Still, it won’t hurt to examine the operations of the Transport Ministry while we keep wondering what’s really going on.
The borough of LaSalle plans to hold a consultation about changing the zones of 29 current properties, including the old railway line between Angrignon Park and Highway 138 in part to “authorize a multimodal link for public and active transport.”
The meeting takes place in Borough Hall on Monday, February 8 at 7 p.m.
Notice about the consultation appeared on page 19 of the LaSalle Messenger but did not appear on the borough website. According to that notice,
“The project…is subject to approval by referendum.”
During Monday’s council meeting, Sonja Susnjar asked what the project will include and whether it will simply cut off residents from south of the old rail line from participating in future consultations about development in Wanklyn and on the Fleischman property after the yeast company closes.
“It seems clear that this project could include buses, but it’s not clear what else it might include,” she said. “Also, I’m worried about whether this is just an attempt to prevent citizens from participating in future consultations. All the people south of this zone, particularly those on Stinson, have already signed petitions against the current Wanklyn project. I dearly hope that the Public Consultation Office will recommend against that project, but if they do, and another one comes forward, doesn’t this zone change split the borough in two?”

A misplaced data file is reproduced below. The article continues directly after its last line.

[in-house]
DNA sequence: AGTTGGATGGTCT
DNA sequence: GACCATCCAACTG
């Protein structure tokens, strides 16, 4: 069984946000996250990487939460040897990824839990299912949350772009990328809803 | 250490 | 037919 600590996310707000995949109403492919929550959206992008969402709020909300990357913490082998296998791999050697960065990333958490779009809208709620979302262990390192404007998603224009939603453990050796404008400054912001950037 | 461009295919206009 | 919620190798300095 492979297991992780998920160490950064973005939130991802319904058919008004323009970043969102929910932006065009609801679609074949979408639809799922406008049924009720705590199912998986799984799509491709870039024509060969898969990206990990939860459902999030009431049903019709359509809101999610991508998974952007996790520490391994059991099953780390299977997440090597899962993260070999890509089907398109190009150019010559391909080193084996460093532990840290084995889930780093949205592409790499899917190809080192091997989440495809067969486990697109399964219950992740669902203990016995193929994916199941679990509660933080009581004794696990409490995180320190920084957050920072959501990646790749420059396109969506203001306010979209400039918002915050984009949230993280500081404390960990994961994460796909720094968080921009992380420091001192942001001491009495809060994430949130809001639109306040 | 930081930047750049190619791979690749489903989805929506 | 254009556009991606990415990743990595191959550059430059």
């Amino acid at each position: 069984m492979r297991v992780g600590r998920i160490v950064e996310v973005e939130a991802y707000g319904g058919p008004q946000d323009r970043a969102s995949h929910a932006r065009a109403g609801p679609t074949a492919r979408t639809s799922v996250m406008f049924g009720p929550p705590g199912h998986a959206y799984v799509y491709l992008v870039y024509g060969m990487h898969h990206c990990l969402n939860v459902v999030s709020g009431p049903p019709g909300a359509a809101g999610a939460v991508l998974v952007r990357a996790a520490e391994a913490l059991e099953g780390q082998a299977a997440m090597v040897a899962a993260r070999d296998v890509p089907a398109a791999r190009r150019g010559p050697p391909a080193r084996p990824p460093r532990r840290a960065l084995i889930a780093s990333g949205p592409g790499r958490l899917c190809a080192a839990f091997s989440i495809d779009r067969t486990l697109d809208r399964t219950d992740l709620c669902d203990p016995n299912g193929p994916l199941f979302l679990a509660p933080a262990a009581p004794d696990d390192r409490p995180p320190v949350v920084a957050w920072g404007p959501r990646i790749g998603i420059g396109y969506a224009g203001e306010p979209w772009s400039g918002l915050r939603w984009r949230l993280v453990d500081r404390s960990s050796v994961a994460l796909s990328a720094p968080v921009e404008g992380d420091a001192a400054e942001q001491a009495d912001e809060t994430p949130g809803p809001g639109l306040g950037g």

Acting mayor Nancy Blanchette assured Susnjar that no project is currently proposed, but that the borough simply wants to make future projects possible.
Susnjar then asked why councillors had to convene an extraordinary meeting at 8 a.m. on Thursday, January 21 to ensure that they could enact the zone change this month.
Blanchette simply repeated that “for the instant, the project is not on the table.”
The payment covered Royal Canadian Legion Branch 212 property taxes for 2013 and 2014, half of the organization’s water taxes for 2015, and a $45 Federal express charge for delivering a demand letter.
We withdrew all the money from a GIC we had set aside for building repairs,” said Fred Jennings, who is president of the branch.
Jennings said that most of the money for the payment originally came from Bell Canada, which paid for a long-term servitude on the property. Members had planned to use the funds to repair the brickwork and otherwise update their building.
Instead, they’ll be scrambling to continue paying property taxes, which are now ten times what they were in 2012. The non-profit lost the right to reduce their property taxes under Subsection 204(10) of the Municipal Tax Act last year, after they were unsuccessful at proving that every inch of the building they occupy is used for purposes that the Quebec Government recognizes as charitable.
Several Legions have found this exercise difficult. The Legion branch in Verdun downsized, in part due to difficulties in paying the taxes they owed. At least one branch in Laval disbanded. Other non-profits, including Pointe-Claire’s Curling Club, successfully retained their status despite arguments by City of Montreal lawyers.
Branch 212 in LaSalle hopes that they will be able to requalify for tax-exempt status by the time the 2016 tax bill arrives.
In the meantime, withdrawing enough money from the bank to write a cheque to the City of Montreal was the first official action by Proulx, who became treasurer of the branch on the first of April.
LaSalle’s borough clerk politely registered the payment, although she had to check with her manager about how to properly indicate that the bill was paid “under protest.”
Now we have to start collecting funds to pay our 2015 taxes,” said Proulx, after the cheque was accepted by the borough. “That’s going to be a challenge.”
To help the Legion raise funds, drop off a cheque at the bar at 7771 rue Bouvier or call (514) 365-0595.